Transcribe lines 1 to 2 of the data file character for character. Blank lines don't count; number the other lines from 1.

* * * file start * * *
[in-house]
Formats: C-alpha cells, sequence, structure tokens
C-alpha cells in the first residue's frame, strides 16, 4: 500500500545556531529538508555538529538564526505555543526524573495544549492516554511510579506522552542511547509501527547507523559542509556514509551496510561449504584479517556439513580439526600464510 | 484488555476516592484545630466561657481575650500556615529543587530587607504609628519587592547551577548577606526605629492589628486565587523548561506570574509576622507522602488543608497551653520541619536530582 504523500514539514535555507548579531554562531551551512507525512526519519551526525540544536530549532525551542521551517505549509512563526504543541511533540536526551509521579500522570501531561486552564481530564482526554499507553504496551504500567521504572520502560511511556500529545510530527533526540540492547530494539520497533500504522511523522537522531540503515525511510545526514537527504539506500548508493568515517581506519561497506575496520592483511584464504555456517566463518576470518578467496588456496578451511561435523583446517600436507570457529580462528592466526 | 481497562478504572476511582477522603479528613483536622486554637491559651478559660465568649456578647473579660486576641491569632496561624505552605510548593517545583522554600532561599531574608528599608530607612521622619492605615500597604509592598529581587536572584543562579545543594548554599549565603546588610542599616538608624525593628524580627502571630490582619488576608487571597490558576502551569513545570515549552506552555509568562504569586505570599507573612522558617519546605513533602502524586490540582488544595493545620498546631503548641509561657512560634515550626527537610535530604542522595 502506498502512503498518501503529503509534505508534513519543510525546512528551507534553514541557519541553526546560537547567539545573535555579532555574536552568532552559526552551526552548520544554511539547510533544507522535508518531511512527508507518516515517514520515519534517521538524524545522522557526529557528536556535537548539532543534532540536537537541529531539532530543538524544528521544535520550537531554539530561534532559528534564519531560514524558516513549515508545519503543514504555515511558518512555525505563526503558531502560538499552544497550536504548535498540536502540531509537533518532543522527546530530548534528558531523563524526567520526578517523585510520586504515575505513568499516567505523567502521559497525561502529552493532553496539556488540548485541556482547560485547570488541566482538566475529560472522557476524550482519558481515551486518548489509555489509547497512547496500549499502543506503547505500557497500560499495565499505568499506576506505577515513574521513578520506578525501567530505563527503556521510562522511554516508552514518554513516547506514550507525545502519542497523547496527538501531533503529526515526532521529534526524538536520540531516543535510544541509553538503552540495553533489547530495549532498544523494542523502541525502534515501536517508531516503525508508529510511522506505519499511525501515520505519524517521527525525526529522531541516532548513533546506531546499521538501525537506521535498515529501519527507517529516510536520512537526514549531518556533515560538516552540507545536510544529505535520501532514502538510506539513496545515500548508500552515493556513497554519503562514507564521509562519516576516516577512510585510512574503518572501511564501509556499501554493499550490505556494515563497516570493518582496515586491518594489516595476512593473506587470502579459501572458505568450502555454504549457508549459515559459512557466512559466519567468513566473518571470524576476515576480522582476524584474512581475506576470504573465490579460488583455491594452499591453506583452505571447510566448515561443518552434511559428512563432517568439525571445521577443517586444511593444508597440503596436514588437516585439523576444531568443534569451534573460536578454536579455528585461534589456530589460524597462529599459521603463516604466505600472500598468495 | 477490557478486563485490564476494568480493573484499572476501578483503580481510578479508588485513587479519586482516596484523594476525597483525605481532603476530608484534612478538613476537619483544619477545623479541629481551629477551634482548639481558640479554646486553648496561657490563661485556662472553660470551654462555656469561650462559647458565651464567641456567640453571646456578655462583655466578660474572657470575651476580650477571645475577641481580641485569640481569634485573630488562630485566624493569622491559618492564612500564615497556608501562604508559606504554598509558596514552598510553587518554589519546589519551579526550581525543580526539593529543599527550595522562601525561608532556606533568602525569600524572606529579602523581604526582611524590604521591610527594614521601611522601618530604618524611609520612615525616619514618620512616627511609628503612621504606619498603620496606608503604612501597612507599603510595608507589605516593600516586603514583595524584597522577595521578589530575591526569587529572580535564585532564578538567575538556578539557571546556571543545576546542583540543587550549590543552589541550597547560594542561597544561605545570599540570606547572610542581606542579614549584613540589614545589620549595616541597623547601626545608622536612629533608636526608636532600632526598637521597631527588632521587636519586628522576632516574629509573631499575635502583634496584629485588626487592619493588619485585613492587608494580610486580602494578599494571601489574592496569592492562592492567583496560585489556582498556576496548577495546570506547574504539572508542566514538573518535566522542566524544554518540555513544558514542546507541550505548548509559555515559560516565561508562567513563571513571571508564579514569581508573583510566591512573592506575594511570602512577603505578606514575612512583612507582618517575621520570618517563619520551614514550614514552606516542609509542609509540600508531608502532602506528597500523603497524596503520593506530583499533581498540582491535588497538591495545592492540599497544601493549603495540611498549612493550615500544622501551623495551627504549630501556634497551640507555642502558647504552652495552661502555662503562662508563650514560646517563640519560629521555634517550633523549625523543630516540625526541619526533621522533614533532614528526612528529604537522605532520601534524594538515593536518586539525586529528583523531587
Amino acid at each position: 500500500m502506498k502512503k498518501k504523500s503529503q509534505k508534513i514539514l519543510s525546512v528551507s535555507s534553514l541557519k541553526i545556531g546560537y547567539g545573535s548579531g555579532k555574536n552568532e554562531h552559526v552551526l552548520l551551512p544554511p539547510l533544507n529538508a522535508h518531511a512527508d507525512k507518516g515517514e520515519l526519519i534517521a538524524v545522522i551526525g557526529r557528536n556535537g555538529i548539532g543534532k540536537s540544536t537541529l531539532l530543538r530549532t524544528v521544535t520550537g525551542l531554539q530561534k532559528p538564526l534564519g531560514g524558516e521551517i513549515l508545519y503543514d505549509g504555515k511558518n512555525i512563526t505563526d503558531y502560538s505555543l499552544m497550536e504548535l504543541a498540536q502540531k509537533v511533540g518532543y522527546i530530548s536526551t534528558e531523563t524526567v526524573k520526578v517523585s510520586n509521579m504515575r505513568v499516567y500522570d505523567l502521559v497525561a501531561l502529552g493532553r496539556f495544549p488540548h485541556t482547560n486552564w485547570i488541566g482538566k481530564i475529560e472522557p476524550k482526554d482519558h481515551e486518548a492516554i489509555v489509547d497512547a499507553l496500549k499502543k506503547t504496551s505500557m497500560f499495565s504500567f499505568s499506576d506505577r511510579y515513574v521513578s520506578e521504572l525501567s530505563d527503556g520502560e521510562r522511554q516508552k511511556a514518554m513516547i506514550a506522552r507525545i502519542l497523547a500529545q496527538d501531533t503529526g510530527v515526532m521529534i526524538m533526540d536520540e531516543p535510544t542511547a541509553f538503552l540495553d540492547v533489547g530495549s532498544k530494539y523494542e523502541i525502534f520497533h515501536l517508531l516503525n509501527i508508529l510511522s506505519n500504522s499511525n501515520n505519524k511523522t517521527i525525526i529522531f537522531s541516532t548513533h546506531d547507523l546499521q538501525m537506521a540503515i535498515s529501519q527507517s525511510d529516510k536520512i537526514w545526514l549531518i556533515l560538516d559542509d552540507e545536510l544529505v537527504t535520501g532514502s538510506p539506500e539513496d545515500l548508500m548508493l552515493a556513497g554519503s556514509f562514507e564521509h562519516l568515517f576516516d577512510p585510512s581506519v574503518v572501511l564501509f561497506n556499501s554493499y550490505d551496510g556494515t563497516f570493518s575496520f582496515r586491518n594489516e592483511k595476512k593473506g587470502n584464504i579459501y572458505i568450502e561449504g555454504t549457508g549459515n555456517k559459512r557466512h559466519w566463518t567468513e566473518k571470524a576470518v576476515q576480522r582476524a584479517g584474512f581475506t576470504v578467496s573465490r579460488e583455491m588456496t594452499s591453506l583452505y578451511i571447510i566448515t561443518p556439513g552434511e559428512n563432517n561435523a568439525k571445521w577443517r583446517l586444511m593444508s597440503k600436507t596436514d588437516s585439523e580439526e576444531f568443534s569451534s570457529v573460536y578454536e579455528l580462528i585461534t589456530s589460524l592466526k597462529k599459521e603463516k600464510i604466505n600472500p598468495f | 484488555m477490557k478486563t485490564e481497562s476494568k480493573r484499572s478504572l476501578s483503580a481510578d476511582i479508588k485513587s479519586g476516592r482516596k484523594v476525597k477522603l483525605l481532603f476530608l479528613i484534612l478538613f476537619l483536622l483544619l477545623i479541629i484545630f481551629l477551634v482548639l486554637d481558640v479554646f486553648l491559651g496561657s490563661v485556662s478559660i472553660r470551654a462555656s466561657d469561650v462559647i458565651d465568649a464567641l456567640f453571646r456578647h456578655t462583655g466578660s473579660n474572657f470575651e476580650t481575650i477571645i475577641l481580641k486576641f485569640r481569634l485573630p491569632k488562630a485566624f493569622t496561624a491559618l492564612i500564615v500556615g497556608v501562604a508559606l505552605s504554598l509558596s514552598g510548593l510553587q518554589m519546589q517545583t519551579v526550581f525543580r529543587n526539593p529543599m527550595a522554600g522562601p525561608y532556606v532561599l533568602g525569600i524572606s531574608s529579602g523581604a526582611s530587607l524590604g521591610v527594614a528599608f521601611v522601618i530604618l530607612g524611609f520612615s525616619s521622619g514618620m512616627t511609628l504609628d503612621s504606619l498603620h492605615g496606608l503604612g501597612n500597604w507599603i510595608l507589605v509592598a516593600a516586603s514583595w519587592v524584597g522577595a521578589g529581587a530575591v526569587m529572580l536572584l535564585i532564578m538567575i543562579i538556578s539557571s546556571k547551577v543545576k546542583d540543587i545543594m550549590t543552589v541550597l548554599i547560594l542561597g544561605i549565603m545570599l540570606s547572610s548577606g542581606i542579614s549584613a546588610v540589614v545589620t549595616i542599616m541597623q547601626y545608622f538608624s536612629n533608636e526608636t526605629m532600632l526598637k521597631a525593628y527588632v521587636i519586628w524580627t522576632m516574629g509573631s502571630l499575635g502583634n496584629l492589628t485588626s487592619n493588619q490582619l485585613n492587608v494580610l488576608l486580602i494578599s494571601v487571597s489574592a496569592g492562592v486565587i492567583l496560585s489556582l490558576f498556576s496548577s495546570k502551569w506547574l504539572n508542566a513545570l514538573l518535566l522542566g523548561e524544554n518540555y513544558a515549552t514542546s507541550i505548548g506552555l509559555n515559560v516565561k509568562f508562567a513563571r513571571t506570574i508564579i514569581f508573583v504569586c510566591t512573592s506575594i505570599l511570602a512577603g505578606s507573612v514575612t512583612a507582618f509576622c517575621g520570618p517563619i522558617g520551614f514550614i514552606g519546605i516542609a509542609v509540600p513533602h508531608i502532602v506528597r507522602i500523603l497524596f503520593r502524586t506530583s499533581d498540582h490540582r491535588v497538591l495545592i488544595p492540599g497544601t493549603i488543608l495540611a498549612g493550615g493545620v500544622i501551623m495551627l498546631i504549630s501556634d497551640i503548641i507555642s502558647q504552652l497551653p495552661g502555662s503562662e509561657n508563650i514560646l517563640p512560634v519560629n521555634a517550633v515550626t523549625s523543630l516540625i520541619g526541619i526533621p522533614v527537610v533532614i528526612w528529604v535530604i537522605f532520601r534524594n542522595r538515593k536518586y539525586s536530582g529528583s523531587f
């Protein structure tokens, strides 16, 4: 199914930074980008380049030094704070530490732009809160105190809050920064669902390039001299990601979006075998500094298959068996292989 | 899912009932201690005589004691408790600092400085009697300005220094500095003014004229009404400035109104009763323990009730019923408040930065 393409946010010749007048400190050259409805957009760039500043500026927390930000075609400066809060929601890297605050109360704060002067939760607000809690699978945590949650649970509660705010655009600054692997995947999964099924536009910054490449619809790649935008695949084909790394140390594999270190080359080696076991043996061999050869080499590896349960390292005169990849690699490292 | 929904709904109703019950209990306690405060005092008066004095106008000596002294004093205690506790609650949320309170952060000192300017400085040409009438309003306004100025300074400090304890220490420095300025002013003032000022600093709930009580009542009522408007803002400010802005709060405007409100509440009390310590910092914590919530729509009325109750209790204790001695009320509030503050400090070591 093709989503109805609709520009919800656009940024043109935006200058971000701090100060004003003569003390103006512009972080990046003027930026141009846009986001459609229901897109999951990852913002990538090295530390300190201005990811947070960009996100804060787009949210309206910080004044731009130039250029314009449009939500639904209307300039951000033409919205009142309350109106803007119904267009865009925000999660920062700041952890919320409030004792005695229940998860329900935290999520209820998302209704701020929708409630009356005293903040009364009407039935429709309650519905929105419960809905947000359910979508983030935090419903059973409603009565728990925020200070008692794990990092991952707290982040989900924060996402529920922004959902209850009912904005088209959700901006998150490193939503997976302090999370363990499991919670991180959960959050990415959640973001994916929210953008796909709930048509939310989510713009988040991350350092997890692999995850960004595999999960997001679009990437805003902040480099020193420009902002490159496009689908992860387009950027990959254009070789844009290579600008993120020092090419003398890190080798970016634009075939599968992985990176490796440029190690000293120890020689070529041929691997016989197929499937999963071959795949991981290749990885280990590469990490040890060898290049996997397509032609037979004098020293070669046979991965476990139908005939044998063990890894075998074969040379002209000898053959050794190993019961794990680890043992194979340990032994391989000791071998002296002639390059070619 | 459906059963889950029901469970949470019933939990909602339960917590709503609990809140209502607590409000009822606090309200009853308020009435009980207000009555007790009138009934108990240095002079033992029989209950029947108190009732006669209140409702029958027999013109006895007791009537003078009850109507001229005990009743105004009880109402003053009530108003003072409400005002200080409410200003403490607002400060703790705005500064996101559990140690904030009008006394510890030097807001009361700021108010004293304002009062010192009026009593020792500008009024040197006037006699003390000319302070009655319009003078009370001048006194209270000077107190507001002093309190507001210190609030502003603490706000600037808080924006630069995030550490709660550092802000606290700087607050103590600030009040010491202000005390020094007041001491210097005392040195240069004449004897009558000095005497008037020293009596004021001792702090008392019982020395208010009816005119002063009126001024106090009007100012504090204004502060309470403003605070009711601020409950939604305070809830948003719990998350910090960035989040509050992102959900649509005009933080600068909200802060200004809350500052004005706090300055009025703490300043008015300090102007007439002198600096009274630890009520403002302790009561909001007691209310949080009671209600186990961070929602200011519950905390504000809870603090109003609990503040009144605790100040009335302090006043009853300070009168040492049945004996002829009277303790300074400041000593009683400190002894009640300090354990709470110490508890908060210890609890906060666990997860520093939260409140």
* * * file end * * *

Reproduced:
[in-house]
Formats: C-alpha cells, sequence, structure tokens